Indian Boarding Schools Unit Plan

Return to Unit Overview

Indian Boarding Schools

Dublin Core


Indian Boarding Schools Unit Plan


We Are Still Here


In the late 19th and 20th centuries, Indian boarding schools were developed to assimilate American Indians into the white American culture. White Americans claimed that this social institution was a perfect establishment through which American Indians could be taught and eventually learn to accept and participate in the white American society. Unfortunately, many of these boarding schools forced students to ignore, forget, and devalue their own culture and identities through new practices and traditions as well as punishment. The Carlisle Indian Industrial School established in 1879 in Carlisle, Pennsylvania was one of the most prominent Indian boarding schools and will be the main example used in this unit. After having an overview of the purpose of Indian boarding schools and their composition, students will then get a chance to have an in-depth look at Carlisle Boarding School to help contextualize their previous knowledge. The final part of the unit will then focus on how with this information about boarding schools and the ways in which students were active citizens of resistance in the schools, American Indians today draw upon the experiences of their ancestors in efforts to preserve their own culture and heritage.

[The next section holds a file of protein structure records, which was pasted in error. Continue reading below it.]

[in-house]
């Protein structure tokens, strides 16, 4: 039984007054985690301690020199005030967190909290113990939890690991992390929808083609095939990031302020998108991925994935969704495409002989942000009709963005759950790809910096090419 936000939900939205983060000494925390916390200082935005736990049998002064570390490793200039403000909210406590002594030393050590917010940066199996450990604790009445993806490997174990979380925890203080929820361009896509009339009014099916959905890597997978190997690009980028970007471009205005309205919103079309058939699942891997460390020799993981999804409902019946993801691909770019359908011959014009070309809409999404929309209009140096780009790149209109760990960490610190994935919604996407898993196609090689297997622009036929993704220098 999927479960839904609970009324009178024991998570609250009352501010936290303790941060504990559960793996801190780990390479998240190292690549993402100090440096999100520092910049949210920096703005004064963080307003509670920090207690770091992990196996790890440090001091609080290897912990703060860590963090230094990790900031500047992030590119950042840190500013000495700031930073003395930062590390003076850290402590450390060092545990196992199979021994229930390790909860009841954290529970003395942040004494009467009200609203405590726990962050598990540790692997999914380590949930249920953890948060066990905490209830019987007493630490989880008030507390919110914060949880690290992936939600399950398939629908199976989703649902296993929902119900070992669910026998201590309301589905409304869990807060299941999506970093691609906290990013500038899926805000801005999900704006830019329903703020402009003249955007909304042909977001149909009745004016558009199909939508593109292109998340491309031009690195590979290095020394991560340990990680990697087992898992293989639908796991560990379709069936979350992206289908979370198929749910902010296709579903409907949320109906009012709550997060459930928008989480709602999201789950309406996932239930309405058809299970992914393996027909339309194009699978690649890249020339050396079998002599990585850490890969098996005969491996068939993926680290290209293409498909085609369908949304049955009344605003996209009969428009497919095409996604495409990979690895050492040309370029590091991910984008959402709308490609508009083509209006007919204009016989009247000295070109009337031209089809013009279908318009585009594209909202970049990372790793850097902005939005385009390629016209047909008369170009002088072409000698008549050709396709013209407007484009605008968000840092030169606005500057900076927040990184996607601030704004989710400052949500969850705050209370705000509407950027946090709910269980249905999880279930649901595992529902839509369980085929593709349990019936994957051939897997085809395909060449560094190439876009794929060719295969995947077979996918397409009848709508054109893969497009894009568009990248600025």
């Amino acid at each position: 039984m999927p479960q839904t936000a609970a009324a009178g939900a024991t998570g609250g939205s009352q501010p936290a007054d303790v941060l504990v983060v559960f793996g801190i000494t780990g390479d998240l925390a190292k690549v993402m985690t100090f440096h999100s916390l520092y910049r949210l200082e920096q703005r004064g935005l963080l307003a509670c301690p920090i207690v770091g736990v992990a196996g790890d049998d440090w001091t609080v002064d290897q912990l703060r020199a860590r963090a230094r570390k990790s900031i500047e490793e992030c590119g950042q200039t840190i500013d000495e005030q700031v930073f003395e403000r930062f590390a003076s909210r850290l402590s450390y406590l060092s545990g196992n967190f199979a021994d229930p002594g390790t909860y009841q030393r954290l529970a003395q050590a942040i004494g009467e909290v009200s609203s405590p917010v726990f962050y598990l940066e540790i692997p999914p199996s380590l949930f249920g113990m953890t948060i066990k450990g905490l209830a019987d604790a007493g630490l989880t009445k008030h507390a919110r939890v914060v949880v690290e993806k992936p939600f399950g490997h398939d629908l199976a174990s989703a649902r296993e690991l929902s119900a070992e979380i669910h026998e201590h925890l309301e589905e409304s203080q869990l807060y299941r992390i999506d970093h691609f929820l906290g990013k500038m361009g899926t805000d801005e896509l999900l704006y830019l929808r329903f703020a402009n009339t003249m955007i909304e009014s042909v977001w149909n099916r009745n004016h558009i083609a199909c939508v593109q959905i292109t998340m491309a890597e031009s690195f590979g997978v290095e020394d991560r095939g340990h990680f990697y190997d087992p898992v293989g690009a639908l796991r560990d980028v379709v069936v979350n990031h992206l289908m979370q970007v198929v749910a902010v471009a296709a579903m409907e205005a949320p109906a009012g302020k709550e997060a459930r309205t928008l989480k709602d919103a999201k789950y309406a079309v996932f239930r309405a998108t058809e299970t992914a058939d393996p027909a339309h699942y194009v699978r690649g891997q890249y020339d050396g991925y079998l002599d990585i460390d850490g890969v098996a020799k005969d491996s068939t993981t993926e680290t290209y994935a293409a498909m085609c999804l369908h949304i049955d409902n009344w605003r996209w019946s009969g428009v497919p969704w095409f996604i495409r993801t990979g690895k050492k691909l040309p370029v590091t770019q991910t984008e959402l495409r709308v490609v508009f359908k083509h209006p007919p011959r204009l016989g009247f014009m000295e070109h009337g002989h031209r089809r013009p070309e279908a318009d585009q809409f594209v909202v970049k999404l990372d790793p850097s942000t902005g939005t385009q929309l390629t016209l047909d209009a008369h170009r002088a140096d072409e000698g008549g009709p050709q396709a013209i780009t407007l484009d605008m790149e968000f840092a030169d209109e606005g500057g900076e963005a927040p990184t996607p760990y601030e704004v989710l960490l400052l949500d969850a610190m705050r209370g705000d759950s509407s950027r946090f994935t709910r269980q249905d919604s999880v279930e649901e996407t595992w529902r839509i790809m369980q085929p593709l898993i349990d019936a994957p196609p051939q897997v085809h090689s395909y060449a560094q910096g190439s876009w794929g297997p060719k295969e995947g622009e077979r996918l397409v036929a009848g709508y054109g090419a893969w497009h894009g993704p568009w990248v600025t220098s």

Evelyn Nkooyooyoo, Deborah Michaels





Temporal Coverage

Late 1800s
Early 1900s


Indian Boarding Schools Unit Plan.pdf


Evelyn Nkooyooyoo, Deborah Michaels, “Indian Boarding Schools Unit Plan,” Native History Project, accessed July 24, 2024,

Document Viewer